Charlie Morton's $15M Contract Option for 2021 to Be Declined by Rays

Jenna CiccotelliCorrespondent IOctober 30, 2020

Tampa Bay Rays starting pitcher Charlie Morton throws against the Houston Astros during the sixth inning in Game 7 of a baseball American League Championship Series, Saturday, Oct. 17, 2020, in San Diego. (AP Photo/Gregory Bull)
Gregory Bull/Associated Press

Right-hander Charlie Morton followed up his career year in 2019 by helping the Tampa Bay Rays get to the World Series, but the team has decided to decline his $15 million third-year option, general manager Erik Neander said, per Marc Topkin of the Tampa Bay Times.

The 36-year-old joined the team on a two-year, $30 million deal in free agency in 2019 after two seasons with the Houston Astros, with whom he won the World Series in 2017.

Before Houston, he spent a year with the Philadelphia Phillies—a brief stint compared to his seven seasons with the Pittsburgh Pirates. A 2002 draft pick by the Atlanta Braves, he made his major league debut with the team in 2008. But after 11 seasons on four teams, it was Tampa where he broke out.

In his first year with the Rays, Morton amassed a 3.05 ERA while throwing 194.2 innings across 33 starts (16-6), all career highs. He finished third in American League Cy Young Award voting and also earned votes for MVP, finishing 21st.

During the team's World Series run in 2020, the veteran made nine starts during an unimpressive albeit unique regular season, fanning 42 with 43 hits and 20 earned runs through 38.0 innings. But in the postseason, the veteran shone.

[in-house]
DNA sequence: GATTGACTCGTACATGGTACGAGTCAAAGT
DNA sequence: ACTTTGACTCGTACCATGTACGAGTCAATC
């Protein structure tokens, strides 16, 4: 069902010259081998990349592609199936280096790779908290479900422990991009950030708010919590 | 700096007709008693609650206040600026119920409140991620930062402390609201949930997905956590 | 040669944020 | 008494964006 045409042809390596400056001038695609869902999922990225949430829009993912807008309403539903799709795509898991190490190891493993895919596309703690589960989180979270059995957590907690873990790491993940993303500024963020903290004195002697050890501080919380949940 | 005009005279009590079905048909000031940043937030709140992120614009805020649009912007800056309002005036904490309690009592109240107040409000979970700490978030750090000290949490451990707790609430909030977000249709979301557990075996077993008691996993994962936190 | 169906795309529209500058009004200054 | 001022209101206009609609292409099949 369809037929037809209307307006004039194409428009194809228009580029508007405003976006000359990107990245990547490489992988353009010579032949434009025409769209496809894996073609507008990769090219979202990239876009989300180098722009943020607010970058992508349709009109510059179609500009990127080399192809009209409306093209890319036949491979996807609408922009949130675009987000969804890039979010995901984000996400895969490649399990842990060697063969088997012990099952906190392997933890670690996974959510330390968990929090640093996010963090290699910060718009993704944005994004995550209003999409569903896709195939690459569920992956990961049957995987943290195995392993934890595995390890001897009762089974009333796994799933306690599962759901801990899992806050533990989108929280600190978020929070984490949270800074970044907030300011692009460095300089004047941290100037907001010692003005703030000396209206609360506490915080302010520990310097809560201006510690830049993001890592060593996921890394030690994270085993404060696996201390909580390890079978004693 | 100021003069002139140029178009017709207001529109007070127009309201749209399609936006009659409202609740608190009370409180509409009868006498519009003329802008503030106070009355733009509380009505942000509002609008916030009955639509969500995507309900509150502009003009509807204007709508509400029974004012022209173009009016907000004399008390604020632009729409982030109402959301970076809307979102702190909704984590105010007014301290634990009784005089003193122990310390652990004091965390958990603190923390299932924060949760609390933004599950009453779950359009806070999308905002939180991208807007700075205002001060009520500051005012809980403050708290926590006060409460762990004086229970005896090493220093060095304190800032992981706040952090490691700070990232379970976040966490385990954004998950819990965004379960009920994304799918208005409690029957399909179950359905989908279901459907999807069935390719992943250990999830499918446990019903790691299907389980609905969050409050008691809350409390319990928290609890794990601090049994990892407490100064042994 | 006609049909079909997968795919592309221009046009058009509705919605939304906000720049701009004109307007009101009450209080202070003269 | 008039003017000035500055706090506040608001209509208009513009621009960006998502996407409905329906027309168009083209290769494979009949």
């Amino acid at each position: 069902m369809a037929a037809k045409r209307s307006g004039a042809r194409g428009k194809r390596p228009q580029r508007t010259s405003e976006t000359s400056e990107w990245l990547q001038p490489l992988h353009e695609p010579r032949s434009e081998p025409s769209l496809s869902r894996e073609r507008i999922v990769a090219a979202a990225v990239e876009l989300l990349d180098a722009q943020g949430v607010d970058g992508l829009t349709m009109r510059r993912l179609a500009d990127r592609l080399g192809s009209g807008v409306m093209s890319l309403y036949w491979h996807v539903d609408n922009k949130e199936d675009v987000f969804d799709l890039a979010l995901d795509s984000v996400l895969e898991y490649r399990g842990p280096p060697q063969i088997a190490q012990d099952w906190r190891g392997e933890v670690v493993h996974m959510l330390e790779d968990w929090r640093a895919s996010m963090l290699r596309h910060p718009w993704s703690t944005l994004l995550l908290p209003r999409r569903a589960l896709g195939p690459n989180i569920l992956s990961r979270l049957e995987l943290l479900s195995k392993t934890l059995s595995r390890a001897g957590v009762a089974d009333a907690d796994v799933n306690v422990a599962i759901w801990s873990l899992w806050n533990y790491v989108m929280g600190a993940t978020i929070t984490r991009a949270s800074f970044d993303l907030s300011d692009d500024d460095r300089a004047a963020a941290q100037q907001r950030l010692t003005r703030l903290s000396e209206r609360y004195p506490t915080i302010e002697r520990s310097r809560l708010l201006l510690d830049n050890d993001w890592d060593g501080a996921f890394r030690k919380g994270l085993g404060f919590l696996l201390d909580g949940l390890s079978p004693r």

After a Game 3 outing in the ALDS in which he struck out six and gave up one earned run against the New York Yankees, Morton was stretched to two starts in the ALCS. He tossed five innings of scoreless ball, striking out five and walking one in a 4-2 defeat of the Houston Astros. He then punched Tampa's ticket to the championship series with 5.2 scoreless innings of two-hit ball in Game 7.

In February, Morton told Topkin that he wasn't sure whether he would continue his career and that a potential 14th season in the league would depend on his 2020 success.

"If I throw really well and I feel really good, it's going to be a tough decision," he said. "But if either one of those things happen, where I'm not pitching really well, or I'm not healthy, then, yeah, I'm not going to play."


The latest in the sports world, emailed daily.